The utility of clinical features for distinguishing subchondral insufficiency fracture from osteonecrosis of the femoral head

Satoshi Ikemura, Takuaki Yamamoto, Goro Motomura, Yasuharu Nakashima, Taro Mawatari, Yukihide Iwamoto

Research output: Contribution to journalArticlepeer-review

18 Citations (Scopus)

Abstract

Purpose: Subchondral insufficiency fractures of the femoral head (SIF) need to be differentiated from osteonecrosis of the femoral head (ON), since these two conditions have several overlapping characteristics especially in their radiological findings. The purpose of this study was to determine the useful clinical features for differentiating SIF from ON. Methods: This study reviewed 44 consecutive patients, aged 60 years or older with a radiological evidence of subchondral collapse of the femoral head. According to the histopathological diagnosis, 22 patients were grouped as SIF and 22 patients as ON. A 2 × 2 contingency table analysis was used to obtain the odd ratios (ORs) for SIF compared to ON. Results: The age, proportion of females, the rate of a history of either corticosteroid intake or alcohol abuse, and the presence of vertebral compression fracture in subchondral insufficiency fracture were significantly higher than those with osteonecrosis (p = 0.0001, 0.0212, 0.0001, and 0.0040, respectively). ORs for SIF were 12.01 [95 % confidence intervals (CI) 1.35-106.80] and 7.29 (95 % CI 1.91-27.86), if the patient were female and 70 years of age or older, respectively. In addition, OR for SIF was extremely high (OR 56.01, 95 % CI 6.12-512.87) compared to ON, if the patients have a history of either corticosteroid intake or alcohol abuse. Conclusion: The results of this study indicate that osteoporotic elderly women without any history of corticosteroid intake or alcohol abuse need to first be considered to have subchondral insufficiency fracture when radiographs show a collapse of the femoral head.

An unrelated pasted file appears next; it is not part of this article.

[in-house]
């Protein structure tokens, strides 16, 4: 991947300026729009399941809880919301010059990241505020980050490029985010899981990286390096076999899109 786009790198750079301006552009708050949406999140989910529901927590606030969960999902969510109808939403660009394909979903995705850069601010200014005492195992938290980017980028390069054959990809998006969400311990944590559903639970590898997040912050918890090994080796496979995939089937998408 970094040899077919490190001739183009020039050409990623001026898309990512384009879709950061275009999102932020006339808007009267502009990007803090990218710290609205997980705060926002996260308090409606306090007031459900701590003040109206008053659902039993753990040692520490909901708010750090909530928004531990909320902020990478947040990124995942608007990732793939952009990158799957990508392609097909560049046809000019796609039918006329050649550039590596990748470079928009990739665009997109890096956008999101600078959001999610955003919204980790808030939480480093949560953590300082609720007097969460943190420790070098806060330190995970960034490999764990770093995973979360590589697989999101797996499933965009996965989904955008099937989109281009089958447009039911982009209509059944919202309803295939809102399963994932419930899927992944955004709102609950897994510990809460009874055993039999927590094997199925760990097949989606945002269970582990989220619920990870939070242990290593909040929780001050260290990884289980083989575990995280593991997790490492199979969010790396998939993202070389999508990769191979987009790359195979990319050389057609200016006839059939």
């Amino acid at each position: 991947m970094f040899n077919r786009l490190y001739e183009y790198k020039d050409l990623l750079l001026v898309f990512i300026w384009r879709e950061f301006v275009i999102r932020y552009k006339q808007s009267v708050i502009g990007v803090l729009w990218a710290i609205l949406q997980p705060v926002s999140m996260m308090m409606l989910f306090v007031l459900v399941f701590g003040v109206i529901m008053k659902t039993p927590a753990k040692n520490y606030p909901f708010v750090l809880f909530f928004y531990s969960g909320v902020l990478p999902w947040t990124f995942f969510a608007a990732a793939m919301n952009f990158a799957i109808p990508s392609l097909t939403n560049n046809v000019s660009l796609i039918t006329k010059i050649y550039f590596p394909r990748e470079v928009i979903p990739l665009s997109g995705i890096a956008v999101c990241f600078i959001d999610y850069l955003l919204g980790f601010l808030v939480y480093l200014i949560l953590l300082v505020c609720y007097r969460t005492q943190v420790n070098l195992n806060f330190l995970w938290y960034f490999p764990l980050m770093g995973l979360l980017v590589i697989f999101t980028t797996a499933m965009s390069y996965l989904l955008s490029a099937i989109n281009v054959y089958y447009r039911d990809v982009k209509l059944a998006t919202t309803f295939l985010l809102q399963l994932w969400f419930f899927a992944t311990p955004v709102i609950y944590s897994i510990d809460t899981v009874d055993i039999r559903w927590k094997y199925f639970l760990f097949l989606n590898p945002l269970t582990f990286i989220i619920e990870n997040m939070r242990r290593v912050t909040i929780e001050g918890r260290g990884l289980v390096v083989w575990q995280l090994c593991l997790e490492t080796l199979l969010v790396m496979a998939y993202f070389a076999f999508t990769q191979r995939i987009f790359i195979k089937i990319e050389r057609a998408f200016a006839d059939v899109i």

Original languageEnglish
Pages (from-to)1623-1627
Number of pages5
JournalArchives of Orthopaedic and Trauma Surgery
Volume133
Issue number12
DOIs
Publication statusPublished - Dec 2013

All Science Journal Classification (ASJC) codes

  • Surgery
  • Orthopedics and Sports Medicine

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